- the name column shows the identifier for that session. This value can vary between session types and depends on chosen configuration options.
- the pid column shows the OS Process ID of the session on the server.
the type column shows the session type for a given session. Sessions types are displayed in abbreviated form: PWS stands for Pooled Workspace Session, WS stands for Workspace Session, CS stands for Connect Session, and so on. The sessions shown can vary according to the system type and configuration.
Note: For more information about Session Attributes, see the Session Attributes section of this document.
The List Portlet contains additional panes which facilitate the grouping and filtering of the Session List:
- The Group Sessions By pane
2lets the list of sessions be grouped by type rather than executing node
- The Filter Sessions by pane
3can apply a 'team filter' to the session list, so that only sessions owned by certain users are shown. This filter is configured via the 'User Settings' dialog.
- The Display Session Type pane
4lets the list of sessions be filtered by session type. By default, all session types apart from System sessions are shown here.
The list of recently active sessions updates automatically every 30 seconds. To force an update, click the Refresh Button
5 on the right side of the portlet title bar.
TODO: clicking on the down arrow that becomes visible when hovering over the list grid column headers allows the user to show/hide the columns, and configure advanced sorting options.
TODO: My Team filter. To see how this works, refer to User Settings section.
The Session Portlet uses a time-series line graph to visualise the performance data of a session.
The graph contained in the Session portlet shows the CPU, Memory and Disk space usage for the session chosen from the List portlet. The Disk and Memory measurements are updated at a default interval of two seconds, while the SASWORK and SASUTIL directory sizes are measured at a default interval of 10 seconds.
The data is displayed on the Session Graph as follows:
- CPU consumption is represented by the red area of the graph, with its axis shown to the left of the graph. 100% of CPU usage represents one fully saturated CPU thread. See (section on threads and usage) for more details
- Memory measurements are represented by an orange line, the axis for which is shown to the right of the graph.
- Disk usage measurements are represented by bars on the graph, the axis for which is shown to the right of the Memory axis. Blue bars represent the size of the SASWORK directory, and green bars represent the size of the SASUTIL directory.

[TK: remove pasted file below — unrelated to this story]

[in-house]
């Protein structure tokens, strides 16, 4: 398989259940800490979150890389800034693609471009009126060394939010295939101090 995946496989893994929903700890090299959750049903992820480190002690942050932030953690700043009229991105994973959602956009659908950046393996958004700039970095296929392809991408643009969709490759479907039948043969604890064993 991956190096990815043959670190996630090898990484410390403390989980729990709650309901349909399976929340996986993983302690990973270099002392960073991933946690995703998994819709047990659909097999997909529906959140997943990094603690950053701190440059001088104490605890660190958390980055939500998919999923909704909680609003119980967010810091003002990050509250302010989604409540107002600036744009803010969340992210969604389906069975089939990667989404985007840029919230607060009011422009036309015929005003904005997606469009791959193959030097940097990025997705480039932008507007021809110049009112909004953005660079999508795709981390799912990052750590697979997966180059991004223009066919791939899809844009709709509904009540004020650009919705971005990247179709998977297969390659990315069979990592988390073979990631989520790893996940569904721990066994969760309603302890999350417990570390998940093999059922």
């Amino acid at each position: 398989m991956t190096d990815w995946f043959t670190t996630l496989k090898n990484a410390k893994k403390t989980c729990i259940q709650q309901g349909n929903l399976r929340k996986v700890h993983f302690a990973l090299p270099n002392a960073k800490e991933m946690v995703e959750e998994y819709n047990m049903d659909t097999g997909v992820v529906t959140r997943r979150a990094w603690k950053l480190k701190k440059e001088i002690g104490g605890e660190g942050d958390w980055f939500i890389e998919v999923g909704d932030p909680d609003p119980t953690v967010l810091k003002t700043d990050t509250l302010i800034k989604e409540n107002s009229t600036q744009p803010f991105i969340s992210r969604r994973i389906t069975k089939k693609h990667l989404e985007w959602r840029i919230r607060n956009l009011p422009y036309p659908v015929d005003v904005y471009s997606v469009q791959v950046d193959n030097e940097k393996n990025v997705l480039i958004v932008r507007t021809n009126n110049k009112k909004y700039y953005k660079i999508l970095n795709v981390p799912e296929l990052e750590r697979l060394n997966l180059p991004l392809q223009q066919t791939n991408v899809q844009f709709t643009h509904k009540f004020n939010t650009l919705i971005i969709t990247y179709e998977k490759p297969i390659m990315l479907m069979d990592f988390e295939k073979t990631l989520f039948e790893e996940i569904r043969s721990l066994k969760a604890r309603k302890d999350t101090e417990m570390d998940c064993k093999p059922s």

It is possible to 'zoom' in on the graph by using the mouse to click and drag along the chart to select the timespan of interest. When this is done, the live graph will stop scrolling and the smaller 'Navigator' graph immediately below the main graph will show the area of the graph that has been zoomed into. The handles on the navigator graph can subsequently be used to adjust the zoom level, and the selected area of the navigator graph can be dragged to move the chosen time window while maintaining the same zoom level.
The individual elements of the graph can be hidden by clicking on the corresponding label in the graph legend. The icons on the top right of the portlet also allow it to be maximised or closed.
The 'Last Tag' button at the top right of the portlet will search for the last occurence of a Tag on the selected session, and if one is found, will open a Historical View showing the last occuring tag on that session. For more information about tags, see the section on Tags above.
The Node Portlet uses a time-series line graph to visualise the overall performance of a chosen session.
The Node Graph shows the total CPU and Memory consumption for all processes executing on the selected node. It also shows the read and write performance for a chosen storage device. Like the Session graph, this graph is updated in real time, and any data displayed by a session graph is always synchronised to its corresponding node graph.
Data is displayed in the Node graph as follows:
- CPU consumption is represented by the red area